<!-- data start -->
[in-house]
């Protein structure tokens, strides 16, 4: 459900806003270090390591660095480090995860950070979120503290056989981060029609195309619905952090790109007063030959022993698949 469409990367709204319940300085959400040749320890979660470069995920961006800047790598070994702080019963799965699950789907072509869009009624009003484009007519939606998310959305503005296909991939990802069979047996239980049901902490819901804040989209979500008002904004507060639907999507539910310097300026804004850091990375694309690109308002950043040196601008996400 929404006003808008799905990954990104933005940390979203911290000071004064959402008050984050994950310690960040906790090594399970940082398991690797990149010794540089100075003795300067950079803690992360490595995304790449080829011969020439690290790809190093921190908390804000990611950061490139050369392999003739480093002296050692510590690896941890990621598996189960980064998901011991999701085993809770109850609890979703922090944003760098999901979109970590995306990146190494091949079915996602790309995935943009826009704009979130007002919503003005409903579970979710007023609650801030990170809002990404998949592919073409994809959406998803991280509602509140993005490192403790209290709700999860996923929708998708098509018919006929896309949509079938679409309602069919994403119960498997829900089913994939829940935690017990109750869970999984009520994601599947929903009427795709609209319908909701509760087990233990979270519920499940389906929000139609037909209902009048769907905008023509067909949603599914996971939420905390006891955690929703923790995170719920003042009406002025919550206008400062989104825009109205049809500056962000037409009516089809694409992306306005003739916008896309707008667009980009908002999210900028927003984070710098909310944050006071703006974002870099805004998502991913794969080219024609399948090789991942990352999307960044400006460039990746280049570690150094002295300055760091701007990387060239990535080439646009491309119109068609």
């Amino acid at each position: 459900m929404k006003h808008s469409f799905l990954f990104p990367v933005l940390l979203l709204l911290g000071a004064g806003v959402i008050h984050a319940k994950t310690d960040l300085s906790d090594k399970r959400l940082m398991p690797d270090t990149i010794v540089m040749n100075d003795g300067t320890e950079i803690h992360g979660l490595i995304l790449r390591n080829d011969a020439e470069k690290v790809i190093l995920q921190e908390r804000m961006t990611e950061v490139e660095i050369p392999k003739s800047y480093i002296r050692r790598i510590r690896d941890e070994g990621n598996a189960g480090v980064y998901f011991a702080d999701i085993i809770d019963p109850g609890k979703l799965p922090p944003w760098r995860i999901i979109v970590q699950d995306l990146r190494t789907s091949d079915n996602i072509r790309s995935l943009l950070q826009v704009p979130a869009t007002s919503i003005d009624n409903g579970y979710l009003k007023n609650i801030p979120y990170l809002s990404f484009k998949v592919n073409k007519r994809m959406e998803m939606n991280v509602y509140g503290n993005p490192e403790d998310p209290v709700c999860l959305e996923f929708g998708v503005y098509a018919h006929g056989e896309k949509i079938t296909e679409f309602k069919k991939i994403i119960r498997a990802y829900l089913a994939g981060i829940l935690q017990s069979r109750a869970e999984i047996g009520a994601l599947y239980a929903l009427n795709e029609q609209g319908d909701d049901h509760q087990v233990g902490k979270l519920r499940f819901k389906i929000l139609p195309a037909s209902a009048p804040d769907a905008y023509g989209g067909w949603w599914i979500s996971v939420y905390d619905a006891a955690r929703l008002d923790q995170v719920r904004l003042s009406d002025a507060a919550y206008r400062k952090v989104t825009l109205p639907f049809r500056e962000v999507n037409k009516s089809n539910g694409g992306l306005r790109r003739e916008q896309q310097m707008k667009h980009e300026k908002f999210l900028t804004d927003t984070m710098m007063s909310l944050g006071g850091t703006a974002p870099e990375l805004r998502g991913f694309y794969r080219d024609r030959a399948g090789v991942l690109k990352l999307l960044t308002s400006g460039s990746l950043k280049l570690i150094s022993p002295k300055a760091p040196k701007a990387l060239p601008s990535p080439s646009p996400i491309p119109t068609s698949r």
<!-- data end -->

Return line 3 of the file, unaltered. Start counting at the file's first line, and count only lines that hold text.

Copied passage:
């Amino acid at each position: 459900m929404k006003h808008s469409f799905l990954f990104p990367v933005l940390l979203l709204l911290g000071a004064g806003v959402i008050h984050a319940k994950t310690d960040l300085s906790d090594k399970r959400l940082m398991p690797d270090t990149i010794v540089m040749n100075d003795g300067t320890e950079i803690h992360g979660l490595i995304l790449r390591n080829d011969a020439e470069k690290v790809i190093l995920q921190e908390r804000m961006t990611e950061v490139e660095i050369p392999k003739s800047y480093i002296r050692r790598i510590r690896d941890e070994g990621n598996a189960g480090v980064y998901f011991a702080d999701i085993i809770d019963p109850g609890k979703l799965p922090p944003w760098r995860i999901i979109v970590q699950d995306l990146r190494t789907s091949d079915n996602i072509r790309s995935l943009l950070q826009v704009p979130a869009t007002s919503i003005d009624n409903g579970y979710l009003k007023n609650i801030p979120y990170l809002s990404f484009k998949v592919n073409k007519r994809m959406e998803m939606n991280v509602y509140g503290n993005p490192e403790d998310p209290v709700c999860l959305e996923f929708g998708v503005y098509a018919h006929g056989e896309k949509i079938t296909e679409f309602k069919k991939i994403i119960r498997a990802y829900l089913a994939g981060i829940l935690q017990s069979r109750a869970e999984i047996g009520a994601l599947y239980a929903l009427n795709e029609q609209g319908d909701d049901h509760q087990v233990g902490k979270l519920r499940f819901k389906i929000l139609p195309a037909s209902a009048p804040d769907a905008y023509g989209g067909w949603w599914i979500s996971v939420y905390d619905a006891a955690r929703l008002d923790q995170v719920r904004l003042s009406d002025a507060a919550y206008r400062k952090v989104t825009l109205p639907f049809r500056e962000v999507n037409k009516s089809n539910g694409g992306l306005r790109r003739e916008q896309q310097m707008k667009h980009e300026k908002f999210l900028t804004d927003t984070m710098m007063s909310l944050g006071g850091t703006a974002p870099e990375l805004r998502g991913f694309y794969r080219d024609r030959a399948g090789v991942l690109k990352l999307l960044t308002s400006g460039s990746l950043k280049l570690i150094s022993p002295k300055a760091p040196k701007a990387l060239p601008s990535p080439s646009p996400i491309p119109t068609s698949r």